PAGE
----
- You have quit drinking and are attending AA meetings. Like smoking, alcohol abuse is also a red flag, health-wise. Alcohol abuse can lead to liver problems, high blood pressure, and strokes. If your alcohol consumption was the reason for your low rating and high premium, but you have since stopped drinking, you might be eligible to request a re-evaluation.
- You have had a medical condition that has improved. If you find yourself saddled with high premiums because of weight-related conditions – such as diabetes – or past heart, lung, arthritis, stroke, or other conditions, you are most likely taking the proper measures to get healthy again. Your doctor will prescribe a treatment regimen for these conditions, and, occasionally, seniors may find themselves fully on the mend.
Underwriters will take a look at the severity of your medical condition, its causes, and what steps you’ve taken to improve your health. Please note that this will take time; in many instances, improving your health also means going at least a year without a recurrence of your medical condition.
- You’re taking your medication. This seems obvious, but you should always take any medications your doctor recommends. Showing that you’ve managed your symptoms and are taking your doctor-prescribed regimen seriously is a fast-track to earning a better rating.
- You’ve changed your hobbies or lifestyle choices. Health changes aren’t the only reasons underwriters rate you as high risk. Some hobbies and lifestyle choices will also increase your risk. Certain hobbies, such as skydiving, scuba diving, piloting, or racing are looked at as risky. Underwriters will also take a look at your driving record, so be sure to give an agent a call if you have had past risk infractions, such as a DUI, as you may have to wait longer for a re-rating (most companies will consider a re-rating or reconsideration for this risk after about five years).
Ceasing these hobbies, or earning certain safety certifications, can help communicate to underwriters that you are taking measures to limit your risk. If you’re unsure of how a carrier will view your hobby, give us a call.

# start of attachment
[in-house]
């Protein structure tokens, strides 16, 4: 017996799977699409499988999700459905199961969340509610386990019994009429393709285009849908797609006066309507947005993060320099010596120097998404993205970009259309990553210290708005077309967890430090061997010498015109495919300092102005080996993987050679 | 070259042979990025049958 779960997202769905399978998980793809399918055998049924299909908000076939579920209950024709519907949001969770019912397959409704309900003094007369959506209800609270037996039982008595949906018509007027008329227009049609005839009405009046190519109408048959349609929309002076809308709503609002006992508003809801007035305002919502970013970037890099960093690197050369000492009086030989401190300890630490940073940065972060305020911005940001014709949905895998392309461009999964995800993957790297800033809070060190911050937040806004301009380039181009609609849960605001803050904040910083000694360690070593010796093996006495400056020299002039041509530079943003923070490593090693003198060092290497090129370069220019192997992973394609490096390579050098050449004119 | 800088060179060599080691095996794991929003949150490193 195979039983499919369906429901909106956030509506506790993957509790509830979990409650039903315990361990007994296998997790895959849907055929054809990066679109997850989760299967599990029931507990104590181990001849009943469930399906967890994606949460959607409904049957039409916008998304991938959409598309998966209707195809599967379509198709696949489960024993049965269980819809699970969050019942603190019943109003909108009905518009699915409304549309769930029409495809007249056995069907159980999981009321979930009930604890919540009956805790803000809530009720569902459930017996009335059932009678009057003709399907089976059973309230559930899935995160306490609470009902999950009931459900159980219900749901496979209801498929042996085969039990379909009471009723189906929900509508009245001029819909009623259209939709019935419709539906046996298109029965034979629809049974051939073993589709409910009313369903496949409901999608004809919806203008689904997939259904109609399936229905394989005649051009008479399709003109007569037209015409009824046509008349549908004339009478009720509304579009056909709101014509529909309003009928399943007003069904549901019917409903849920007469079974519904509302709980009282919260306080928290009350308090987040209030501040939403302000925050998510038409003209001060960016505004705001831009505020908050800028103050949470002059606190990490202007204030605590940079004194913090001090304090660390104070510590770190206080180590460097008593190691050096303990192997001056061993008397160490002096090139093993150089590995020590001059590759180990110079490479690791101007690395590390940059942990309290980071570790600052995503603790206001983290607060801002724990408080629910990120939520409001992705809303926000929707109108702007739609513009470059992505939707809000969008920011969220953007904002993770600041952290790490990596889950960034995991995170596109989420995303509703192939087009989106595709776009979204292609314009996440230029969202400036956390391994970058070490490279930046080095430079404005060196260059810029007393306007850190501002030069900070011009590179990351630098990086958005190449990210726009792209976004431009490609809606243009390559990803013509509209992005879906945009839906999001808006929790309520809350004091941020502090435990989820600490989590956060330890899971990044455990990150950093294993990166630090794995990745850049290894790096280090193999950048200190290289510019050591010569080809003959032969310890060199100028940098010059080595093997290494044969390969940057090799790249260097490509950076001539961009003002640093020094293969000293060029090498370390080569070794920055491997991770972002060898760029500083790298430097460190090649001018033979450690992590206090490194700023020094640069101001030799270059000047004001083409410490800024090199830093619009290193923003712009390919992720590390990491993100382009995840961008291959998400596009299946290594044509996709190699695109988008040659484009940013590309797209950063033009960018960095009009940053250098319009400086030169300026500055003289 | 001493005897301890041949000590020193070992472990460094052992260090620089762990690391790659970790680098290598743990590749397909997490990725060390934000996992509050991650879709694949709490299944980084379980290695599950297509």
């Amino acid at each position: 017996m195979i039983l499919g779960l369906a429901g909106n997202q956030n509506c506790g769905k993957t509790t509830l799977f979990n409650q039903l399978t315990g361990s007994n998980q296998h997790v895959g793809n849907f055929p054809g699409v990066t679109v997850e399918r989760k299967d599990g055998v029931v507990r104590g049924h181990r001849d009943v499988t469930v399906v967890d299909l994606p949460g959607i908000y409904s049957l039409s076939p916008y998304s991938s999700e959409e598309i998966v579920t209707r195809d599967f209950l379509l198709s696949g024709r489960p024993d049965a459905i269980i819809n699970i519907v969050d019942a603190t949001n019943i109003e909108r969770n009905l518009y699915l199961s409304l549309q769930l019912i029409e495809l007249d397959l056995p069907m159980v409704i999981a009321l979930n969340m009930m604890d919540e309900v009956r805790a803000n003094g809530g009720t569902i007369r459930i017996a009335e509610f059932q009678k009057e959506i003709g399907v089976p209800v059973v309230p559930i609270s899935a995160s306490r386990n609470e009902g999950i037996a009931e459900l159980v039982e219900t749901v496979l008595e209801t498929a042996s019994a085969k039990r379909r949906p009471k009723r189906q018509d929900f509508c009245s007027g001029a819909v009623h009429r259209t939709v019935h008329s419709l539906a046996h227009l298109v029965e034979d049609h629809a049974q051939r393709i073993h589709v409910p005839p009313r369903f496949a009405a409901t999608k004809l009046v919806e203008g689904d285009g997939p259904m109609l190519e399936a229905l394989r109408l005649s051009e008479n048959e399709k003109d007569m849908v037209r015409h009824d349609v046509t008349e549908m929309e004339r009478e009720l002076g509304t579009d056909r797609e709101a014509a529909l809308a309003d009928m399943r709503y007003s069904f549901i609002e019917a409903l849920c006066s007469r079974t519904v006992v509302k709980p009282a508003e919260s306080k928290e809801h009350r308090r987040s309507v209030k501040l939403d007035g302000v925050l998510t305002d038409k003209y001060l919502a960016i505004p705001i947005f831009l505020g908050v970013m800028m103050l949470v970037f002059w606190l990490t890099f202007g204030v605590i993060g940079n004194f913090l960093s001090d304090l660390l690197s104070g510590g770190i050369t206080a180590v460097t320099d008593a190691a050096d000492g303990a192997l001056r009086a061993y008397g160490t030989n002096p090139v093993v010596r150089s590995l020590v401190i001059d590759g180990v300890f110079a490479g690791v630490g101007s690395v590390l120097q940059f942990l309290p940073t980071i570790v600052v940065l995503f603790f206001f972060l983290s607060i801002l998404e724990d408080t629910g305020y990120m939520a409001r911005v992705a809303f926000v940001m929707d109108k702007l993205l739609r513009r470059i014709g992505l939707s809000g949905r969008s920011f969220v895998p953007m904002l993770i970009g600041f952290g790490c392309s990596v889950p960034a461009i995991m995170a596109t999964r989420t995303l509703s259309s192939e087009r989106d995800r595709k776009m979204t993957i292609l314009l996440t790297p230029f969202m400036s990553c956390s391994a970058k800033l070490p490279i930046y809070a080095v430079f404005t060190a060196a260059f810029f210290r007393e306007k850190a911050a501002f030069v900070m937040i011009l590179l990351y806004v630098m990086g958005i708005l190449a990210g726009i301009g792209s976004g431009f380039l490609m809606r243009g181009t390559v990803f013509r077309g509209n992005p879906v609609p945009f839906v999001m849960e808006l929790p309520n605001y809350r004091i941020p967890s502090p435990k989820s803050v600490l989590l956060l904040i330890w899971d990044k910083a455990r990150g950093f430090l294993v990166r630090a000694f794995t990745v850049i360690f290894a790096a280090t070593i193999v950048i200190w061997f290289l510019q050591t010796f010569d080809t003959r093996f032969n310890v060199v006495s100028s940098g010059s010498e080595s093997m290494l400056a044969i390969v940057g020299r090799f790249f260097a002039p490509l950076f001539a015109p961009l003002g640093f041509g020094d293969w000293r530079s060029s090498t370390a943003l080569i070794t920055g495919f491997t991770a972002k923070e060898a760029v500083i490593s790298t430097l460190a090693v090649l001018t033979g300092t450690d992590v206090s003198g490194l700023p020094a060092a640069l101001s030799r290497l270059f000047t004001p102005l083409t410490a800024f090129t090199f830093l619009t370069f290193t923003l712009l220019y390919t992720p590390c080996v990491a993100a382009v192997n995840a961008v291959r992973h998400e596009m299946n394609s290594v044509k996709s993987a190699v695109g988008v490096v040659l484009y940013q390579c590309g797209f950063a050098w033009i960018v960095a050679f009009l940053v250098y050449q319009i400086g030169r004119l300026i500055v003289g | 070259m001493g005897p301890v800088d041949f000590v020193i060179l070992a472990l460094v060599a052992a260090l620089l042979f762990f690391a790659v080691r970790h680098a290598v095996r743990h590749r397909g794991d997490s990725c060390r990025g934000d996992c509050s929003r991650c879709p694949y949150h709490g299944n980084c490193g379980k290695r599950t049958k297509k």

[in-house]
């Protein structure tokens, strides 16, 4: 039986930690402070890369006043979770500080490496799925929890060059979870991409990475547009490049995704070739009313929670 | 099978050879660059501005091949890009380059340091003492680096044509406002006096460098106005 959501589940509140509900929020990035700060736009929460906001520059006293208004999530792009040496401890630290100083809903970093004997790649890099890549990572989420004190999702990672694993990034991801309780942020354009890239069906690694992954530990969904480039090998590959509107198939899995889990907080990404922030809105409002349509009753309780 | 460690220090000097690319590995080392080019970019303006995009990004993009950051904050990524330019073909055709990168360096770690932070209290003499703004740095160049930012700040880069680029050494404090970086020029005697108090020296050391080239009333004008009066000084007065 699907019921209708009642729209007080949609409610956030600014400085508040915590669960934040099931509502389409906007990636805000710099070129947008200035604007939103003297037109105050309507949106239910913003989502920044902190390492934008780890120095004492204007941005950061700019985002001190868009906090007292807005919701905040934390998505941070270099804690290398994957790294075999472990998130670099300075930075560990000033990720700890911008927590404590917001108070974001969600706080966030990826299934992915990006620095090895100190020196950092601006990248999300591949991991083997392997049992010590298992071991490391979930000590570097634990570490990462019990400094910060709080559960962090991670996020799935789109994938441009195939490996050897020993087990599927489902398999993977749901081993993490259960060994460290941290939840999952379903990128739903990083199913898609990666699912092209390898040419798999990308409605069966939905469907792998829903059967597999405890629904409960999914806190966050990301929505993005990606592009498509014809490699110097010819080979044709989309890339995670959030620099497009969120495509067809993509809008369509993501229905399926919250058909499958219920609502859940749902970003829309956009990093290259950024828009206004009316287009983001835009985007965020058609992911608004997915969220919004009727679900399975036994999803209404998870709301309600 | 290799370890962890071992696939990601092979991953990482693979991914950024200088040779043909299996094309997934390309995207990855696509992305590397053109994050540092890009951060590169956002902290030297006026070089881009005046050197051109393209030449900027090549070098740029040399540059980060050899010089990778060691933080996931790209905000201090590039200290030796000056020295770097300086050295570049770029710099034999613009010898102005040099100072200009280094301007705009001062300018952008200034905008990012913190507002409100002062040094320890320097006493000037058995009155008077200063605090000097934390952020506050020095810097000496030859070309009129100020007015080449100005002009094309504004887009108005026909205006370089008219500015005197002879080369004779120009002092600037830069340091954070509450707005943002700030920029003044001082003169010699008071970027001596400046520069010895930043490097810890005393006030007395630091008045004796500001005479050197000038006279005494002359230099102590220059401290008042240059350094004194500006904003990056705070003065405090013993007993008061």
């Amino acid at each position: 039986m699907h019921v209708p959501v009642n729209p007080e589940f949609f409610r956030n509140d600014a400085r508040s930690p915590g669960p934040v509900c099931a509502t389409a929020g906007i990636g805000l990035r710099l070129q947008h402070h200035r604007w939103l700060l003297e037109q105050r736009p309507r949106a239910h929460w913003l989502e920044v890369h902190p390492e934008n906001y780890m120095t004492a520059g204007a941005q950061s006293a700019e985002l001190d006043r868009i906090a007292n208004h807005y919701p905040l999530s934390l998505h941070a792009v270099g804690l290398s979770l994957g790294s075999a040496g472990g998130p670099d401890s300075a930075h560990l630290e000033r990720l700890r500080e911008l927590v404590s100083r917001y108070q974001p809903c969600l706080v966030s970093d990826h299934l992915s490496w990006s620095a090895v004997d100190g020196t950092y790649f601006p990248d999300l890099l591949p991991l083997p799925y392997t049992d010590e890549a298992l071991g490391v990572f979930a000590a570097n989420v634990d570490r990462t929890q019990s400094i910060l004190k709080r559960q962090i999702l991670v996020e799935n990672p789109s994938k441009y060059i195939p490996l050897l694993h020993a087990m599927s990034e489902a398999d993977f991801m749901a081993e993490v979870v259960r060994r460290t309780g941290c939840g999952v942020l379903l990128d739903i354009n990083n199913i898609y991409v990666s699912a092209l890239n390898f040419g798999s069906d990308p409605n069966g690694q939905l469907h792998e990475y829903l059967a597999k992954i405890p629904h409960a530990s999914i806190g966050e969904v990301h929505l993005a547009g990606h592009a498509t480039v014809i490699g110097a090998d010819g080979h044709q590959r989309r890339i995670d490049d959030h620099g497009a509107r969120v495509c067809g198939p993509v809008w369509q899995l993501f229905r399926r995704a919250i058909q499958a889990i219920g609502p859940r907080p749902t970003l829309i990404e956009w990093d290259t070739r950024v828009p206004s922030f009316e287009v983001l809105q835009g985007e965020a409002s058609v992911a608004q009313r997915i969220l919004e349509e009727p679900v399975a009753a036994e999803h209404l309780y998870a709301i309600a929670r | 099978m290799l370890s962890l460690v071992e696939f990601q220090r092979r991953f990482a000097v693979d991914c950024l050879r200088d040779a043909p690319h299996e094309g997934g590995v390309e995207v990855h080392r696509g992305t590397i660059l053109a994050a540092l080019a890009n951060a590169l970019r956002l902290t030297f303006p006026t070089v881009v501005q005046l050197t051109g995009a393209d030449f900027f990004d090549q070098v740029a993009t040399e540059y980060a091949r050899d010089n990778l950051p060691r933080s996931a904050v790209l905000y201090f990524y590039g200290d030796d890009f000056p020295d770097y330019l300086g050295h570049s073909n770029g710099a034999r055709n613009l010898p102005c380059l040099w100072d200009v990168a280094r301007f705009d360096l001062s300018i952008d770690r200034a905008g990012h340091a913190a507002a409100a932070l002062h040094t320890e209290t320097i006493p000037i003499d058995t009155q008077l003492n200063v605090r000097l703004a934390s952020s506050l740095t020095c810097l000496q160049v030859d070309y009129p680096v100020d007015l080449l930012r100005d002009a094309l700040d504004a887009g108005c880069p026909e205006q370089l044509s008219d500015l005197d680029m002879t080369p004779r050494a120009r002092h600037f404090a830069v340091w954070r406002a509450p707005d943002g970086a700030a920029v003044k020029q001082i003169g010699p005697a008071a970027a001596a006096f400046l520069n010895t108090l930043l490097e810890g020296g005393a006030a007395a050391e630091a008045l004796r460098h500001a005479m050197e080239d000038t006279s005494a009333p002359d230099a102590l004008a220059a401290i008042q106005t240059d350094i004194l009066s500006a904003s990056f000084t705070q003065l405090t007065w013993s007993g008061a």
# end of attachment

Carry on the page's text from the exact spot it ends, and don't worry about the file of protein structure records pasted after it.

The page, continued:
What Happens During a Re-Rating or Reconsideration?
When you’re applying for a re-rating, you will have to undergo a medical exam. Be sure to get all of your medical records from your physician, and to communicate to your agent how your health has changed. He or she will then help you prepare to re-present your case to your life insurance carrier. Essentially, you will be going through the entire underwriting process again.
Your overall picture of health – along with your age and lifestyle choices – is what underwriters are looking at when deciding how much you should pay for your life insurance policy. Not all risk is viewed equally by all underwriters. If you are sticking with the same carrier, a re-rating will be very similar to the application process, and your agent will be able to help you communicate your unique situation.
Because each company views risk differently, not all situations will warrant a re-evaluation of your coverage prices. Most carriers won’t go through the process of reconsideration unless you’ve had an active policy with them for at least two years. If you don’t qualify for reconsideration but believe you should be paying lower for your life insurance policy, give us a call! We’re happy to walk you through your options!